It was happenstance that brought Mr. Boyd to the attention of Johnson, in 1961, when Johnson was vice president, leading to a lasting bond and Mr. Boyd’s rise to prominence in Washington. Johnson’s private plane had crashed en route to pick him up at his Texas ranch, and both pilots had been killed. It was Mr. Boyd’s turn in a rotation at the Civil Aeronautics Board, which regulated the airline industry, to lead the accident investigation. Johnson did not forget him or his thorough work.
In 1965, as president, Johnson named Mr. Boyd under secretary of commerce for transportation. Mr. Boyd soon resolved to end what he regarded as wasteful federal subsidies to American merchant ships. Invited to the Oval Office to discuss his plan with Johnson and his chief domestic aide, Joseph A. Califano Jr., Mr. Boyd, according to his memoir, got into a heated dispute with the president:
“‘You don’t know what you’re talking about, Alan,’ Johnson said. ‘The merchant marine is our fourth arm of defense. If we got into another war without it, we would be totally helpless.’
“‘Mr. President,’ I said, ‘you are crazy as hell.’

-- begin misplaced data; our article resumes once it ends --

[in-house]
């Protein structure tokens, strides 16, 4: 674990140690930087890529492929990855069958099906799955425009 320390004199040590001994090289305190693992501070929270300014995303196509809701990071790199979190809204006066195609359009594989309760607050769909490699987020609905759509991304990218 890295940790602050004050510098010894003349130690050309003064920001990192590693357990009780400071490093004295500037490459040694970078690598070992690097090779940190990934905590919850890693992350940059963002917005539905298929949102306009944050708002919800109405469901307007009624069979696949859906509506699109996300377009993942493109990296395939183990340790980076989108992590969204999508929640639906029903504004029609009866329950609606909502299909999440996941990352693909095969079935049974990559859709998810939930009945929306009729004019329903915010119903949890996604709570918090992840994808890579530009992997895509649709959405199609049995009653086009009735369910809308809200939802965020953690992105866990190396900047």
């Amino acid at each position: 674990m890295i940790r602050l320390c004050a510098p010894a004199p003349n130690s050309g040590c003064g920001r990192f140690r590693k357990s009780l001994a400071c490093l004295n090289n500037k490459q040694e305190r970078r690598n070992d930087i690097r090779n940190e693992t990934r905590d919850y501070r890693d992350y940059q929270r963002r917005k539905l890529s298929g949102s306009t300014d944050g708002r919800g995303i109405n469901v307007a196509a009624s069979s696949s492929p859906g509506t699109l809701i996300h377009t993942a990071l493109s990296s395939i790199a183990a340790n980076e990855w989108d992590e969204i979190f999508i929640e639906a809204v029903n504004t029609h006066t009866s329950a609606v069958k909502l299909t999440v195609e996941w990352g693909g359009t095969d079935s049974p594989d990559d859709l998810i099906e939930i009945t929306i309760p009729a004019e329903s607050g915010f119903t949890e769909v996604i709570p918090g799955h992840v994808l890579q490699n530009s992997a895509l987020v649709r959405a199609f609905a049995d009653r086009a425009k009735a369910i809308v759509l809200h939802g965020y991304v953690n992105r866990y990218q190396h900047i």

“Joe seemed shocked that I would address the president in such a tone. But I had gotten to know the president, and knew he would take my comments in stride. I pointed out that American shipping companies owned hundreds of ships registered under flags of convenience. Those ships had served the United States during World War II and Korea, and they would be available in case of future need.
“ ‘All right, you bastard,’ the president shot back. ‘I know you’re right. And I also know you’re going to get us both killed politically. I’ll support you for a year. See what you can do.’”
Mr. Boyd used the year. He made his case to shipowners, the Seafarers International Union and to Congress, but got nowhere. The subsidies were too entrenched. He told the president he had failed.